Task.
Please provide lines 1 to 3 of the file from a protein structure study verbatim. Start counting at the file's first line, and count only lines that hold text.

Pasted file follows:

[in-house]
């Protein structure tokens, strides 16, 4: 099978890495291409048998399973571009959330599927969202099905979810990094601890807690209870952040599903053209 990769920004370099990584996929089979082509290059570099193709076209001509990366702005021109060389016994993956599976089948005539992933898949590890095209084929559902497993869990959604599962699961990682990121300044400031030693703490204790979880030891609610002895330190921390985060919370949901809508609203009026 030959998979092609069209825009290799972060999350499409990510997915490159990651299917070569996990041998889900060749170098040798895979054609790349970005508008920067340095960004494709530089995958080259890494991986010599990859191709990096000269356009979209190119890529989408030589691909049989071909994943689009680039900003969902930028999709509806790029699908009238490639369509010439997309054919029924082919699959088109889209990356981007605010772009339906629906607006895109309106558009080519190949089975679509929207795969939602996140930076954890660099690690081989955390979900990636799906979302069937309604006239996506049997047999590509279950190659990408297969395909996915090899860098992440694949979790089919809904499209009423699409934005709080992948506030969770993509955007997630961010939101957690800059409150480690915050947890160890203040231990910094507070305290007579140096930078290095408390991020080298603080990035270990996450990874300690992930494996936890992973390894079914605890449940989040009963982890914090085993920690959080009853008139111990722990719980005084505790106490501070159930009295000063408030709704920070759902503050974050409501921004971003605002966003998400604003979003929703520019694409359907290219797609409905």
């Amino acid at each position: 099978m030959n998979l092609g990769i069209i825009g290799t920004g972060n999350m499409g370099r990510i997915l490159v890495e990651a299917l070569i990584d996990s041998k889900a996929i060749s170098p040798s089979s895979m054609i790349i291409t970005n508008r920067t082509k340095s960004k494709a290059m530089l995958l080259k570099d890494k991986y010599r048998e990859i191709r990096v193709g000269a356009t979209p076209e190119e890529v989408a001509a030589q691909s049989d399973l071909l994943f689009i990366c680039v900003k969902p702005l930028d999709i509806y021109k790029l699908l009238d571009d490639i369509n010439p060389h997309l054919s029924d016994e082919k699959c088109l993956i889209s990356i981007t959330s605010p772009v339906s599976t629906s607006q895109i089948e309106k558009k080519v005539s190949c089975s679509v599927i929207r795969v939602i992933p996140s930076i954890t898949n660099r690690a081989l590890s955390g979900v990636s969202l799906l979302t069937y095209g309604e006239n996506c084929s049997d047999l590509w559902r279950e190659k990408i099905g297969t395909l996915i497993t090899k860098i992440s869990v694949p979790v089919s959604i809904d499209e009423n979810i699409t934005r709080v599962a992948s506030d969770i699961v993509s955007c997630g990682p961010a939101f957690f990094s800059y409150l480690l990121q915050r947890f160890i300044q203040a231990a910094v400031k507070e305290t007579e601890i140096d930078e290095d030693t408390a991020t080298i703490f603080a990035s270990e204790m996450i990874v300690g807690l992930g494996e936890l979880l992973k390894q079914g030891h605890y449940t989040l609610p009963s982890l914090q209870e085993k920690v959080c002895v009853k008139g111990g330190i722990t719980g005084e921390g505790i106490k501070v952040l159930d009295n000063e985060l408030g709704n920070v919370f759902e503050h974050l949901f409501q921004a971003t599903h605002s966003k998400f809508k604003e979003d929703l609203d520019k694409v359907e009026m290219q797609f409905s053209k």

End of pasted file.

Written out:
[in-house]
């Protein structure tokens, strides 16, 4: 099978890495291409048998399973571009959330599927969202099905979810990094601890807690209870952040599903053209 990769920004370099990584996929089979082509290059570099193709076209001509990366702005021109060389016994993956599976089948005539992933898949590890095209084929559902497993869990959604599962699961990682990121300044400031030693703490204790979880030891609610002895330190921390985060919370949901809508609203009026 030959998979092609069209825009290799972060999350499409990510997915490159990651299917070569996990041998889900060749170098040798895979054609790349970005508008920067340095960004494709530089995958080259890494991986010599990859191709990096000269356009979209190119890529989408030589691909049989071909994943689009680039900003969902930028999709509806790029699908009238490639369509010439997309054919029924082919699959088109889209990356981007605010772009339906629906607006895109309106558009080519190949089975679509929207795969939602996140930076954890660099690690081989955390979900990636799906979302069937309604006239996506049997047999590509279950190659990408297969395909996915090899860098992440694949979790089919809904499209009423699409934005709080992948506030969770993509955007997630961010939101957690800059409150480690915050947890160890203040231990910094507070305290007579140096930078290095408390991020080298603080990035270990996450990874300690992930494996936890992973390894079914605890449940989040009963982890914090085993920690959080009853008139111990722990719980005084505790106490501070159930009295000063408030709704920070759902503050974050409501921004971003605002966003998400604003979003929703520019694409359907290219797609409905």
């Amino acid at each position: 099978m030959n998979l092609g990769i069209i825009g290799t920004g972060n999350m499409g370099r990510i997915l490159v890495e990651a299917l070569i990584d996990s041998k889900a996929i060749s170098p040798s089979s895979m054609i790349i291409t970005n508008r920067t082509k340095s960004k494709a290059m530089l995958l080259k570099d890494k991986y010599r048998e990859i191709r990096v193709g000269a356009t979209p076209e190119e890529v989408a001509a030589q691909s049989d399973l071909l994943f689009i990366c680039v900003k969902p702005l930028d999709i509806y021109k790029l699908l009238d571009d490639i369509n010439p060389h997309l054919s029924d016994e082919k699959c088109l993956i889209s990356i981007t959330s605010p772009v339906s599976t629906s607006q895109i089948e309106k558009k080519v005539s190949c089975s679509v599927i929207r795969v939602i992933p996140s930076i954890t898949n660099r690690a081989l590890s955390g979900v990636s969202l799906l979302t069937y095209g309604e006239n996506c084929s049997d047999l590509w559902r279950e190659k990408i099905g297969t395909l996915i497993t090899k860098i992440s869990v694949p979790v089919s959604i809904d499209e009423n979810i699409t934005r709080v599962a992948s506030d969770i699961v993509s955007c997630g990682p961010a939101f957690f990094s800059y409150l480690l990121q915050r947890f160890i300044q203040a231990a910094v400031k507070e305290t007579e601890i140096d930078e290095d030693t408390a991020t080298i703490f603080a990035s270990e204790m996450i990874v300690g807690l992930g494996e936890l979880l992973k390894q079914g030891h605890y449940t989040l609610p009963s982890l914090q209870e085993k920690v959080c002895v009853k008139g111990g330190i722990t719980g005084e921390g505790i106490k501070v952040l159930d009295n000063e985060l408030g709704n920070v919370f759902e503050h974050l949901f409501q921004a971003t599903h605002s966003k998400f809508k604003e979003d929703l609203d520019k694409v359907e009026m290219q797609f409905s053209k």